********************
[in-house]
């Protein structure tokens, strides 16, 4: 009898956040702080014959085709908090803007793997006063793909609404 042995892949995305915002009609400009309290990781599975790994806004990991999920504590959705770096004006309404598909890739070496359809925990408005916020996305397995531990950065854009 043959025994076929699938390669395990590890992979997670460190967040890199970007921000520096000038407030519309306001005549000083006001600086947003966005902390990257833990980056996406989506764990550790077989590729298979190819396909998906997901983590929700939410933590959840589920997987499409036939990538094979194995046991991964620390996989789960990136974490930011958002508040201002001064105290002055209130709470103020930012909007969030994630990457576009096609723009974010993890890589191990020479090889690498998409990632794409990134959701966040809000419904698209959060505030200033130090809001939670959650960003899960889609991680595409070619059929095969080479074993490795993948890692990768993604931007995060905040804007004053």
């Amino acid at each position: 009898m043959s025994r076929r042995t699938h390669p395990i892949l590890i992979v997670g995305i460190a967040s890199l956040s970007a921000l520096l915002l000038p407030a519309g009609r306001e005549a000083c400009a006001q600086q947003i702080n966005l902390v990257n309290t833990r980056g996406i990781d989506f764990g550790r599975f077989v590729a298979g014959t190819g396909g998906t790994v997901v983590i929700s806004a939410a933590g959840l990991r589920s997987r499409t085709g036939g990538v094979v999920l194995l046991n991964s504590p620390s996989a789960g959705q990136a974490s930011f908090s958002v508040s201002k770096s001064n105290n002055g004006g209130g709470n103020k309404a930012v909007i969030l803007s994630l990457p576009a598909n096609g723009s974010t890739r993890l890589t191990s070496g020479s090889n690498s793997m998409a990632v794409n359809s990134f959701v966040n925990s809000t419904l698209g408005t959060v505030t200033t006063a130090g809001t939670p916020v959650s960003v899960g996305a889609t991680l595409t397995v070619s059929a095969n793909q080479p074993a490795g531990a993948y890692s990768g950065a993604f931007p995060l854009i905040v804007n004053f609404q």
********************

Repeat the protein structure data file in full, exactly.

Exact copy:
[in-house]
């Protein structure tokens, strides 16, 4: 009898956040702080014959085709908090803007793997006063793909609404 042995892949995305915002009609400009309290990781599975790994806004990991999920504590959705770096004006309404598909890739070496359809925990408005916020996305397995531990950065854009 043959025994076929699938390669395990590890992979997670460190967040890199970007921000520096000038407030519309306001005549000083006001600086947003966005902390990257833990980056996406989506764990550790077989590729298979190819396909998906997901983590929700939410933590959840589920997987499409036939990538094979194995046991991964620390996989789960990136974490930011958002508040201002001064105290002055209130709470103020930012909007969030994630990457576009096609723009974010993890890589191990020479090889690498998409990632794409990134959701966040809000419904698209959060505030200033130090809001939670959650960003899960889609991680595409070619059929095969080479074993490795993948890692990768993604931007995060905040804007004053």
């Amino acid at each position: 009898m043959s025994r076929r042995t699938h390669p395990i892949l590890i992979v997670g995305i460190a967040s890199l956040s970007a921000l520096l915002l000038p407030a519309g009609r306001e005549a000083c400009a006001q600086q947003i702080n966005l902390v990257n309290t833990r980056g996406i990781d989506f764990g550790r599975f077989v590729a298979g014959t190819g396909g998906t790994v997901v983590i929700s806004a939410a933590g959840l990991r589920s997987r499409t085709g036939g990538v094979v999920l194995l046991n991964s504590p620390s996989a789960g959705q990136a974490s930011f908090s958002v508040s201002k770096s001064n105290n002055g004006g209130g709470n103020k309404a930012v909007i969030l803007s994630l990457p576009a598909n096609g723009s974010t890739r993890l890589t191990s070496g020479s090889n690498s793997m998409a990632v794409n359809s990134f959701v966040n925990s809000t419904l698209g408005t959060v505030t200033t006063a130090g809001t939670p916020v959650s960003v899960g996305a889609t991680l595409t397995v070619s059929a095969n793909q080479p074993a490795g531990a993948y890692s990768g950065a993604f931007p995060l854009i905040v804007n004053f609404q």